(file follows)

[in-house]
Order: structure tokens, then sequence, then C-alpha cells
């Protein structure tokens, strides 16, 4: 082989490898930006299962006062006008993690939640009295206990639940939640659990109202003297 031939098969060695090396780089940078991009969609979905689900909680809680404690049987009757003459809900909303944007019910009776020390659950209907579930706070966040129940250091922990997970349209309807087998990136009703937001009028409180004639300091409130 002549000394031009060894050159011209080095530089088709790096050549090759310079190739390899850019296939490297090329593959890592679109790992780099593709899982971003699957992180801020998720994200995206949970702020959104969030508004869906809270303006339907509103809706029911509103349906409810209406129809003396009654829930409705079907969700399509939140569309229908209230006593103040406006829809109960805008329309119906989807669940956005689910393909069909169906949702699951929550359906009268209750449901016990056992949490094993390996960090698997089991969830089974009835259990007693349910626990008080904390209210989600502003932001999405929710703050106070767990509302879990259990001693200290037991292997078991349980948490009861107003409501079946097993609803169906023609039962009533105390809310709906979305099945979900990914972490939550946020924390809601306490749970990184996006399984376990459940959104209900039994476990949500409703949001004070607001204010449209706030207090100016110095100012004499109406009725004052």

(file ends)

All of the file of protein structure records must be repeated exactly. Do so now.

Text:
[in-house]
Order: structure tokens, then sequence, then C-alpha cells
């Protein structure tokens, strides 16, 4: 082989490898930006299962006062006008993690939640009295206990639940939640659990109202003297 031939098969060695090396780089940078991009969609979905689900909680809680404690049987009757003459809900909303944007019910009776020390659950209907579930706070966040129940250091922990997970349209309807087998990136009703937001009028409180004639300091409130 002549000394031009060894050159011209080095530089088709790096050549090759310079190739390899850019296939490297090329593959890592679109790992780099593709899982971003699957992180801020998720994200995206949970702020959104969030508004869906809270303006339907509103809706029911509103349906409810209406129809003396009654829930409705079907969700399509939140569309229908209230006593103040406006829809109960805008329309119906989807669940956005689910393909069909169906949702699951929550359906009268209750449901016990056992949490094993390996960090698997089991969830089974009835259990007693349910626990008080904390209210989600502003932001999405929710703050106070767990509302879990259990001693200290037991292997078991349980948490009861107003409501079946097993609803169906023609039962009533105390809310709906979305099945979900990914972490939550946020924390809601306490749970990184996006399984376990459940959104209900039994476990949500409703949001004070607001204010449209706030207090100016110095100012004499109406009725004052």